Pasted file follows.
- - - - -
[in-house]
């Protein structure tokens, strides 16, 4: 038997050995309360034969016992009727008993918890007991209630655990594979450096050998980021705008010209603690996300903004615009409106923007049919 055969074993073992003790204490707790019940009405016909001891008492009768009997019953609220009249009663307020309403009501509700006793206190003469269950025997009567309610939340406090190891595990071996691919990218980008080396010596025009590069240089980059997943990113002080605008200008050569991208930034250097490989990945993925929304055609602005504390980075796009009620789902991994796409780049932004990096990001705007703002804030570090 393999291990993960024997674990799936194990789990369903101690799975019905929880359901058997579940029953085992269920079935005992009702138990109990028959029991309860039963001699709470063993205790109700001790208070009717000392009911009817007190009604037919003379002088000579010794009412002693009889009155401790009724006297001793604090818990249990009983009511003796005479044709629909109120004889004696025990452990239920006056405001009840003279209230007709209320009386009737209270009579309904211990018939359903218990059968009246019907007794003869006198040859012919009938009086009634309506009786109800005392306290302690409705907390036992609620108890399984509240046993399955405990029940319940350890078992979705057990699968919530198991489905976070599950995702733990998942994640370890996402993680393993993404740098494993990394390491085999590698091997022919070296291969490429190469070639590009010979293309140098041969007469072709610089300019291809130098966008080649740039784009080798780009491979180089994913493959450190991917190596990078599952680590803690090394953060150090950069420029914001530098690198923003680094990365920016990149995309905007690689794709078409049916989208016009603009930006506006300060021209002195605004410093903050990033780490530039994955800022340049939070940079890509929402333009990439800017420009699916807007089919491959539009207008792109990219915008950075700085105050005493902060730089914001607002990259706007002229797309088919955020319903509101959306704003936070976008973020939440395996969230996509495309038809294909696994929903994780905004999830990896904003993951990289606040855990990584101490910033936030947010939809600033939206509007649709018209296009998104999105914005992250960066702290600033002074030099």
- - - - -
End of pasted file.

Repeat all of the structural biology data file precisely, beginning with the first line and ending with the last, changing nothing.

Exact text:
[in-house]
């Protein structure tokens, strides 16, 4: 038997050995309360034969016992009727008993918890007991209630655990594979450096050998980021705008010209603690996300903004615009409106923007049919 055969074993073992003790204490707790019940009405016909001891008492009768009997019953609220009249009663307020309403009501509700006793206190003469269950025997009567309610939340406090190891595990071996691919990218980008080396010596025009590069240089980059997943990113002080605008200008050569991208930034250097490989990945993925929304055609602005504390980075796009009620789902991994796409780049932004990096990001705007703002804030570090 393999291990993960024997674990799936194990789990369903101690799975019905929880359901058997579940029953085992269920079935005992009702138990109990028959029991309860039963001699709470063993205790109700001790208070009717000392009911009817007190009604037919003379002088000579010794009412002693009889009155401790009724006297001793604090818990249990009983009511003796005479044709629909109120004889004696025990452990239920006056405001009840003279209230007709209320009386009737209270009579309904211990018939359903218990059968009246019907007794003869006198040859012919009938009086009634309506009786109800005392306290302690409705907390036992609620108890399984509240046993399955405990029940319940350890078992979705057990699968919530198991489905976070599950995702733990998942994640370890996402993680393993993404740098494993990394390491085999590698091997022919070296291969490429190469070639590009010979293309140098041969007469072709610089300019291809130098966008080649740039784009080798780009491979180089994913493959450190991917190596990078599952680590803690090394953060150090950069420029914001530098690198923003680094990365920016990149995309905007690689794709078409049916989208016009603009930006506006300060021209002195605004410093903050990033780490530039994955800022340049939070940079890509929402333009990439800017420009699916807007089919491959539009207008792109990219915008950075700085105050005493902060730089914001607002990259706007002229797309088919955020319903509101959306704003936070976008973020939440395996969230996509495309038809294909696994929903994780905004999830990896904003993951990289606040855990990584101490910033936030947010939809600033939206509007649709018209296009998104999105914005992250960066702290600033002074030099």